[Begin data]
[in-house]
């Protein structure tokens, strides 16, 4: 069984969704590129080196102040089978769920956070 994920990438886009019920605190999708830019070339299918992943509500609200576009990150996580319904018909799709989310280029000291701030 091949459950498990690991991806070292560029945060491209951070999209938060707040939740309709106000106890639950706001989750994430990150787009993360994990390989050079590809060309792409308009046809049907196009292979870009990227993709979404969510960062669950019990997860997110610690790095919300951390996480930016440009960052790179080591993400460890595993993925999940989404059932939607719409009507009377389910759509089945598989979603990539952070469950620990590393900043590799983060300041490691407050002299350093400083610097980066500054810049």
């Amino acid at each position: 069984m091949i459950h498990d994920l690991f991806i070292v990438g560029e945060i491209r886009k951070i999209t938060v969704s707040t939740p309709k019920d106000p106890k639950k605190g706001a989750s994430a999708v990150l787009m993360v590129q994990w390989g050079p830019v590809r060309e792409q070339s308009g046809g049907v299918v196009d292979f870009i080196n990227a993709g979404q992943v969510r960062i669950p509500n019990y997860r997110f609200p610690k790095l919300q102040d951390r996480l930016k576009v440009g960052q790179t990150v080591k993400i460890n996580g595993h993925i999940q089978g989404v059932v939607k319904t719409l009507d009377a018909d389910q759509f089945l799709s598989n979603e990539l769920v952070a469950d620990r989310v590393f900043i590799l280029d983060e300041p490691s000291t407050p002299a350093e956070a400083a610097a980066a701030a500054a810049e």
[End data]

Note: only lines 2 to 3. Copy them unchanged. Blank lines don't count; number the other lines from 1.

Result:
């Protein structure tokens, strides 16, 4: 069984969704590129080196102040089978769920956070 994920990438886009019920605190999708830019070339299918992943509500609200576009990150996580319904018909799709989310280029000291701030 091949459950498990690991991806070292560029945060491209951070999209938060707040939740309709106000106890639950706001989750994430990150787009993360994990390989050079590809060309792409308009046809049907196009292979870009990227993709979404969510960062669950019990997860997110610690790095919300951390996480930016440009960052790179080591993400460890595993993925999940989404059932939607719409009507009377389910759509089945598989979603990539952070469950620990590393900043590799983060300041490691407050002299350093400083610097980066500054810049």
């Amino acid at each position: 069984m091949i459950h498990d994920l690991f991806i070292v990438g560029e945060i491209r886009k951070i999209t938060v969704s707040t939740p309709k019920d106000p106890k639950k605190g706001a989750s994430a999708v990150l787009m993360v590129q994990w390989g050079p830019v590809r060309e792409q070339s308009g046809g049907v299918v196009d292979f870009i080196n990227a993709g979404q992943v969510r960062i669950p509500n019990y997860r997110f609200p610690k790095l919300q102040d951390r996480l930016k576009v440009g960052q790179t990150v080591k993400i460890n996580g595993h993925i999940q089978g989404v059932v939607k319904t719409l009507d009377a018909d389910q759509f089945l799709s598989n979603e990539l769920v952070a469950d620990r989310v590393f900043i590799l280029d983060e300041p490691s000291t407050p002299a350093e956070a400083a610097a980066a701030a500054a810049e």